There is nothing on television as consistently original, thought provoking and chance taking as Mad Men (have I said that?) – especially when one considers its fifth season was probably its most risky.  Yet Homeland managed to take the suspense/political conspiracy genre to an entirely new level with an equal marriage of plot and character.  Any writer knows this is nearly impossible to do yet what most every dramatic writer strives for.  Kudos.

Outstanding Writing, Comedy 

Hipster paradise.

The Nominees: Chris McKenna (“Remedial Chaos Theory,” Community), Lena Dunham (“Pilot,” Girls), Louis C.K. (“Pregnant,” Louie), Amy Poehler (“The Debate,” Parks and Recreation), Michael Schur (“Win, Lose or Draw,” Parks and Recreation)

Winner:  Lena Dunham (Girls)

Loser: All of the other writers

Originality tends to be most rewarded in the writing categories, particularly in comedy.  Lena Dunham is a triple threat Emmy nominee (writer; director; actress) this year but it’s her unique worldview in Girls that makes the show so special. Some see it as comedy.  Others see it as tragedy.  We see it as winning.  An Emmy – not the Charlie Sheen kind.

Outstanding Miniseries or Made for TV Movie

The Nominees: American Horror Story, Game Change, Hatfields & McCoys, Hemingway & Gellhorn, Luther, Sherlock: A Scandal in Belgravia.

Winner: Game Change

Loser: American Horror Story

It’s too hard for television to resist Julianne Moore’s Sarah Palin or a chance to twist the dagger a little deeper into everyone’s favorite political mean girl  gal. (Ugh, please don’t write and say I’m sexist – she is mean!  And I crossed out girl, didn’t I?!)  Is Game Change the BEST in this category?  Well, no.  That’d be American Horror Story.  Because it’s the sickest, most wickedly funny and oddly twisted dramatic thing to come along in quite a while.  True – it’s not perfect by a long shot but isn’t that what makes it so great? (that’s rhetorical).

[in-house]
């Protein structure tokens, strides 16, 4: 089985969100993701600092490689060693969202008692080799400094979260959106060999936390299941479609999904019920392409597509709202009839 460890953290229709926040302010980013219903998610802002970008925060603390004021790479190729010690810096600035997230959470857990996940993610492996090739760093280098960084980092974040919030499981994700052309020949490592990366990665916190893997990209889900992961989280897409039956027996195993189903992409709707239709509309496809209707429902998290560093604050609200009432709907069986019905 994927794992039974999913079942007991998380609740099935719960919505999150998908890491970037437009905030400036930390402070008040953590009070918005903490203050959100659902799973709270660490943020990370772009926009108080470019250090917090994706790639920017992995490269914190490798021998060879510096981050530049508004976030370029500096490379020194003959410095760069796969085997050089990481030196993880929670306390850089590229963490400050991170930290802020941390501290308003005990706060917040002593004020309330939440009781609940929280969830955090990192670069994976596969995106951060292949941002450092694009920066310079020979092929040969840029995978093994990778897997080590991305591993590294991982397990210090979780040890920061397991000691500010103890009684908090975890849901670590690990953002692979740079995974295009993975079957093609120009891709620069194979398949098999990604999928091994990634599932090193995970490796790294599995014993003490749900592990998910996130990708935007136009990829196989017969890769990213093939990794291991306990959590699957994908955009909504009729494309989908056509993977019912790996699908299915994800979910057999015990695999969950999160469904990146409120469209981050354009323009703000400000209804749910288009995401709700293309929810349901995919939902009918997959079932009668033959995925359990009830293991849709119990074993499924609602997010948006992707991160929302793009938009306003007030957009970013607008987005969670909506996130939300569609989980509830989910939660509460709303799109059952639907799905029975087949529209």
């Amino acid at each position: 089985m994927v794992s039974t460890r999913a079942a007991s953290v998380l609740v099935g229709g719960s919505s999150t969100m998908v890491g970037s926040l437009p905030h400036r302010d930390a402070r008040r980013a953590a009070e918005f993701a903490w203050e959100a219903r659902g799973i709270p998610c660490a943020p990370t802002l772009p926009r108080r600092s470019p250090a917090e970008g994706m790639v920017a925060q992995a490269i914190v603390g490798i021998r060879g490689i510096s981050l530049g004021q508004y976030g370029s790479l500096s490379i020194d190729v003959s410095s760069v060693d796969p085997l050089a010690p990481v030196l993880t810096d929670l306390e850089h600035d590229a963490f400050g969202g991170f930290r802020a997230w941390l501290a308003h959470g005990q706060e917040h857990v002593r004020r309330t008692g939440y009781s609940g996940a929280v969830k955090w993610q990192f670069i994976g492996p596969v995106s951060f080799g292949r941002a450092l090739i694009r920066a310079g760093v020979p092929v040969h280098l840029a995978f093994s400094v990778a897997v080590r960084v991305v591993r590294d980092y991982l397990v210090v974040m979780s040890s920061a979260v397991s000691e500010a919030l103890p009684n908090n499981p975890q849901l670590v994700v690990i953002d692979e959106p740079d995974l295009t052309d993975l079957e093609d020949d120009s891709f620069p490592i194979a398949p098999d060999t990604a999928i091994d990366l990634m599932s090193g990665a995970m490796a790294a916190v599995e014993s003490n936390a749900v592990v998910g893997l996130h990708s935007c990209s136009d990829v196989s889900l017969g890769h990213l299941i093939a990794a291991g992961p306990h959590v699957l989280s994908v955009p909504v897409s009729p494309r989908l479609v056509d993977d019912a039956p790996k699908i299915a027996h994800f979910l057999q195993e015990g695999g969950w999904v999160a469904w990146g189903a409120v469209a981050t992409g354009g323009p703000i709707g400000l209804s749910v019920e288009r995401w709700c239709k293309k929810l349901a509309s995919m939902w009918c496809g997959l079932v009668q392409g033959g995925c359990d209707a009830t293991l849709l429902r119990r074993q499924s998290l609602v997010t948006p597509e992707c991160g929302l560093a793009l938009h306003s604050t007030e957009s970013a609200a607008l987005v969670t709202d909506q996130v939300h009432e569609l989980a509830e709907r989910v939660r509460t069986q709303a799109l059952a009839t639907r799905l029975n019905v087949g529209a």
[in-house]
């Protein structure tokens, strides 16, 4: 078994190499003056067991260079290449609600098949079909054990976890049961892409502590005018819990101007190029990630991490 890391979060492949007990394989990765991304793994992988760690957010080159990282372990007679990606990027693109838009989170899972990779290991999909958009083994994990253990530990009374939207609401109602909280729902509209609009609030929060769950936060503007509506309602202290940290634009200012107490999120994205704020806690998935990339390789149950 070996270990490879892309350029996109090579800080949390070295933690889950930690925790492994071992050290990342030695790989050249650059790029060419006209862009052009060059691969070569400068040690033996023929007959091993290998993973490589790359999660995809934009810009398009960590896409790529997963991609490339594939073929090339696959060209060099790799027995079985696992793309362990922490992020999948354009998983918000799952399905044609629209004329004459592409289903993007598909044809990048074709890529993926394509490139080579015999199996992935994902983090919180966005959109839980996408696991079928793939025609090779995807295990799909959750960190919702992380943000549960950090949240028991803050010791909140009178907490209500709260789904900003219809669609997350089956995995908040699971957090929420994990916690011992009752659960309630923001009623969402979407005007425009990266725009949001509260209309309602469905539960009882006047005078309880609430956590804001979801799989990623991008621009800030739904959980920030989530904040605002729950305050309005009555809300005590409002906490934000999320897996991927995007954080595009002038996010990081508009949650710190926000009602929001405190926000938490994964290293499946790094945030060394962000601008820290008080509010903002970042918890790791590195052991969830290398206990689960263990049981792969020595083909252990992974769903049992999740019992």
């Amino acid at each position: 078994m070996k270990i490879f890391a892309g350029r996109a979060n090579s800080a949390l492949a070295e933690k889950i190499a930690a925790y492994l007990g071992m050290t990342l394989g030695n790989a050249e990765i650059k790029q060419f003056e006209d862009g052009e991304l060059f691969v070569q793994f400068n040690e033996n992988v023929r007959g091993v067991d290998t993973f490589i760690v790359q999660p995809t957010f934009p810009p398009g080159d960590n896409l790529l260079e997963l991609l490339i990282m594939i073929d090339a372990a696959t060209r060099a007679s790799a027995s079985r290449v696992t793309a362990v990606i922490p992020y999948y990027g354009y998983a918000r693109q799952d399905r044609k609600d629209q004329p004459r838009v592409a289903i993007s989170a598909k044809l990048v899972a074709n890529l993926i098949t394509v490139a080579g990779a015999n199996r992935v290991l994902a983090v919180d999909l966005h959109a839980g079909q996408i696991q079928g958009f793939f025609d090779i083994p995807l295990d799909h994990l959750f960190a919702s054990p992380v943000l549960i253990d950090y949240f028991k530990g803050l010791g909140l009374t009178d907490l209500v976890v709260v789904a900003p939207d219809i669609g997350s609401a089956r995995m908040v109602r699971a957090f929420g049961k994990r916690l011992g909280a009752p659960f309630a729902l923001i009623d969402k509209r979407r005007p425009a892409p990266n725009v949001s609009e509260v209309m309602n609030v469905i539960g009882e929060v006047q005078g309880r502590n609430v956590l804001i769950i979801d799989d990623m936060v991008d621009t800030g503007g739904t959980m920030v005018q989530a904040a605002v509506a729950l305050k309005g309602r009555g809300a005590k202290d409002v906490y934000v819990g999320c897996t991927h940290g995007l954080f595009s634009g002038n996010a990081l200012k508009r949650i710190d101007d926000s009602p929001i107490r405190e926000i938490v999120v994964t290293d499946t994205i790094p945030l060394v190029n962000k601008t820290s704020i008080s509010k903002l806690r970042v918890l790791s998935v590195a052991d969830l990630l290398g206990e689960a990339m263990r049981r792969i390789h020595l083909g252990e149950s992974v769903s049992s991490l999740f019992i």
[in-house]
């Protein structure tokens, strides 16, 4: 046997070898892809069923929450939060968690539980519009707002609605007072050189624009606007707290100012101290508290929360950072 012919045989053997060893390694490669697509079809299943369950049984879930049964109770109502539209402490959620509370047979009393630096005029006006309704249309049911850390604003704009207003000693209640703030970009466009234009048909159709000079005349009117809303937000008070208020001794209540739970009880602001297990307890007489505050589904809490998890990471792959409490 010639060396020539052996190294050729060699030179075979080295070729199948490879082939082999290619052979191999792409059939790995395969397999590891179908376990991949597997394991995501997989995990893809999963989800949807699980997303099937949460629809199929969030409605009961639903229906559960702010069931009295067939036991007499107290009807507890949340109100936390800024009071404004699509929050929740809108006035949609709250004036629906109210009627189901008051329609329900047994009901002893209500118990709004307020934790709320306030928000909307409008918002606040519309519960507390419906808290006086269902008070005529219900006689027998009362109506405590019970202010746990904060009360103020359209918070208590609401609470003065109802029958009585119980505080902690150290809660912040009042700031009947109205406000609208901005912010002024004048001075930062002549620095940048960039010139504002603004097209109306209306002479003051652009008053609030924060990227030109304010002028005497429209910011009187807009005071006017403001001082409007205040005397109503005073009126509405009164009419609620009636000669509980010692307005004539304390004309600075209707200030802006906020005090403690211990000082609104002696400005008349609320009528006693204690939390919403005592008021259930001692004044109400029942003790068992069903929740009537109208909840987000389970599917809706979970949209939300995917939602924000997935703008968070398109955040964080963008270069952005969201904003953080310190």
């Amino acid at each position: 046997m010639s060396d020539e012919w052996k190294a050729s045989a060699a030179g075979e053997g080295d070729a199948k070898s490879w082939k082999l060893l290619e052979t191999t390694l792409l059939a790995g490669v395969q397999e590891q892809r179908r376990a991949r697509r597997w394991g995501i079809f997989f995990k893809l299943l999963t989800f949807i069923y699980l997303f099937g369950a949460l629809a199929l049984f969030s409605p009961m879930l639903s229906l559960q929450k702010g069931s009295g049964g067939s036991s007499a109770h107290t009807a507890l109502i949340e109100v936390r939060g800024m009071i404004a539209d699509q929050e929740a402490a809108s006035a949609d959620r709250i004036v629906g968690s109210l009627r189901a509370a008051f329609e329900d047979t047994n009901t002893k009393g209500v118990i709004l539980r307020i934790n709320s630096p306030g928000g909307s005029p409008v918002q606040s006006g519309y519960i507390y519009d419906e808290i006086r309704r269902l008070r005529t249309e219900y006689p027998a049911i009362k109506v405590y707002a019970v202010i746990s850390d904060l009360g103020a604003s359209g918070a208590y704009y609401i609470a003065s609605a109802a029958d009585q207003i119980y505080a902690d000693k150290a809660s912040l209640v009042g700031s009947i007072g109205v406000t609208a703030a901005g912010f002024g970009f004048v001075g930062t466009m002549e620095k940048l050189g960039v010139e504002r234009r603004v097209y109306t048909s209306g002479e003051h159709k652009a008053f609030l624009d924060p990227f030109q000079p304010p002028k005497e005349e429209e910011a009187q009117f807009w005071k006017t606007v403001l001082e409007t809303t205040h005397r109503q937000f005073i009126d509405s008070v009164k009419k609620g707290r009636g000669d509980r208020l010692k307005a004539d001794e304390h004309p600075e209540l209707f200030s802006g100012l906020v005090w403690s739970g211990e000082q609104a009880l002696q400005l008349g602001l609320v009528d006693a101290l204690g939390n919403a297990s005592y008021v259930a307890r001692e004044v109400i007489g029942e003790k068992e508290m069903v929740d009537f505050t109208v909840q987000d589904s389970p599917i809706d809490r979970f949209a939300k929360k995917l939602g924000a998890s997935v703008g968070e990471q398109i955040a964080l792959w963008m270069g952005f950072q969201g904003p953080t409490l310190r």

Outstanding Comedy

The Nominees: The Big Bang Theory, Curb Your Enthusiasm, Girls, Modern Family, 30 Rock, Veep.

Winner: Modern Family

Loser: Girls

Girls is disturbing, uncomfortable, funny, sad and even slightly full of itself.  Just like life.  It is also new and different and even a little creepy so it won’t win even though it should.  Look for the entire cast and creators of Modern Family to go traipsing across the stage.  It’s a well-done show, but more importantly, makes people in network television feel hip and contemporary (which very few of them or even us are, especially those of us making snide remarks about other people’s work).  However, Veep?  Really?

Outstanding Drama

Don’t turn… away that is.

The Nominees: Boardwalk Empire, Breaking Bad, Downton Abbey, Game of Thrones, Homeland, Mad Men

Winner:  Homeland

Loser:  Mad Men

Mad Men is THE best written, acted and everything else shows on television.  There is NO debate about this.  Sorry.  And one could argue that this past season was its strongest.  However, if Matt Weiner & Co. walk away with best drama series this time it will be five years in a row and those who work in the TV industry aren’t ready to make AMC a record holder of anything.  Homeland is a more traditional show but brilliant in a different way.  The other nominees are also all excellent series.  This is the rarest of rare “embarrassment of riches” category.

OK, now it’s time for you to share your predictions in the comments, and join The Chair on Sunday, starting at 8pm EST/5pm PST for a hashtag filled moment-by-moment biting Emmy commentary. #JimmyKimmelwantstoknow